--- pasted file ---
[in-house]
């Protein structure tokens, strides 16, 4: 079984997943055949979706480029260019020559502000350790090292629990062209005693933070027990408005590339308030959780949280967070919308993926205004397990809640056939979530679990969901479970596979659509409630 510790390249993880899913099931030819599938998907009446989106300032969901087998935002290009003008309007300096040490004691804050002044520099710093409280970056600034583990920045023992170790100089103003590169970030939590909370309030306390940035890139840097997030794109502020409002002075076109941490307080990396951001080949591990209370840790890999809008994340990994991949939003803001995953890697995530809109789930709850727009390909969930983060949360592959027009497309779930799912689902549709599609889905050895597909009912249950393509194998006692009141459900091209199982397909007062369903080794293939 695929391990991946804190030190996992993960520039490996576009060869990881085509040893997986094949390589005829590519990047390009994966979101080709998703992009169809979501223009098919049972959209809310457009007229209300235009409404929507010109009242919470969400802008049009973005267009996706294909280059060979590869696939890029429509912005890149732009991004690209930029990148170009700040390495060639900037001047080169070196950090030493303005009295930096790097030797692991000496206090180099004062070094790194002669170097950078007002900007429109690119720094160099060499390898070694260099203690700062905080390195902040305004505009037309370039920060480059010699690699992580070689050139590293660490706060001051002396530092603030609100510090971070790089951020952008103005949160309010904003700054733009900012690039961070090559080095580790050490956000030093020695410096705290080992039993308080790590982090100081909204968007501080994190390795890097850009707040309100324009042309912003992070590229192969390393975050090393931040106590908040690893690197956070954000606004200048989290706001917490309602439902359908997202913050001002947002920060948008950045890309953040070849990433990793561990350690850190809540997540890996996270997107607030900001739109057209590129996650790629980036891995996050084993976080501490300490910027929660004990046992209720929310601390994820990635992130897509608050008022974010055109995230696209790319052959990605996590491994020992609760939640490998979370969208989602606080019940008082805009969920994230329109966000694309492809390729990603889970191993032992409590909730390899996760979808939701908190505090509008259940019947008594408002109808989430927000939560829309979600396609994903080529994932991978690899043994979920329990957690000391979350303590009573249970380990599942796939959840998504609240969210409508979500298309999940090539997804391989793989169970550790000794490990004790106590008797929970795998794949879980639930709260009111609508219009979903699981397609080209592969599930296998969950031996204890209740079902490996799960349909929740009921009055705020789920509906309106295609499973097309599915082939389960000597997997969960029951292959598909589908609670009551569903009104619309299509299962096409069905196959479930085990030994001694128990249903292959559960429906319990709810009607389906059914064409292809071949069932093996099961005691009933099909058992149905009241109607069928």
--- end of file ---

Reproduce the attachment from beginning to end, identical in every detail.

[in-house]
């Protein structure tokens, strides 16, 4: 079984997943055949979706480029260019020559502000350790090292629990062209005693933070027990408005590339308030959780949280967070919308993926205004397990809640056939979530679990969901479970596979659509409630 510790390249993880899913099931030819599938998907009446989106300032969901087998935002290009003008309007300096040490004691804050002044520099710093409280970056600034583990920045023992170790100089103003590169970030939590909370309030306390940035890139840097997030794109502020409002002075076109941490307080990396951001080949591990209370840790890999809008994340990994991949939003803001995953890697995530809109789930709850727009390909969930983060949360592959027009497309779930799912689902549709599609889905050895597909009912249950393509194998006692009141459900091209199982397909007062369903080794293939 695929391990991946804190030190996992993960520039490996576009060869990881085509040893997986094949390589005829590519990047390009994966979101080709998703992009169809979501223009098919049972959209809310457009007229209300235009409404929507010109009242919470969400802008049009973005267009996706294909280059060979590869696939890029429509912005890149732009991004690209930029990148170009700040390495060639900037001047080169070196950090030493303005009295930096790097030797692991000496206090180099004062070094790194002669170097950078007002900007429109690119720094160099060499390898070694260099203690700062905080390195902040305004505009037309370039920060480059010699690699992580070689050139590293660490706060001051002396530092603030609100510090971070790089951020952008103005949160309010904003700054733009900012690039961070090559080095580790050490956000030093020695410096705290080992039993308080790590982090100081909204968007501080994190390795890097850009707040309100324009042309912003992070590229192969390393975050090393931040106590908040690893690197956070954000606004200048989290706001917490309602439902359908997202913050001002947002920060948008950045890309953040070849990433990793561990350690850190809540997540890996996270997107607030900001739109057209590129996650790629980036891995996050084993976080501490300490910027929660004990046992209720929310601390994820990635992130897509608050008022974010055109995230696209790319052959990605996590491994020992609760939640490998979370969208989602606080019940008082805009969920994230329109966000694309492809390729990603889970191993032992409590909730390899996760979808939701908190505090509008259940019947008594408002109808989430927000939560829309979600396609994903080529994932991978690899043994979920329990957690000391979350303590009573249970380990599942796939959840998504609240969210409508979500298309999940090539997804391989793989169970550790000794490990004790106590008797929970795998794949879980639930709260009111609508219009979903699981397609080209592969599930296998969950031996204890209740079902490996799960349909929740009921009055705020789920509906309106295609499973097309599915082939389960000597997997969960029951292959598909589908609670009551569903009104619309299509299962096409069905196959479930085990030994001694128990249903292959559960429906319990709810009607389906059914064409292809071949069932093996099961005691009933099909058992149905009241109607069928």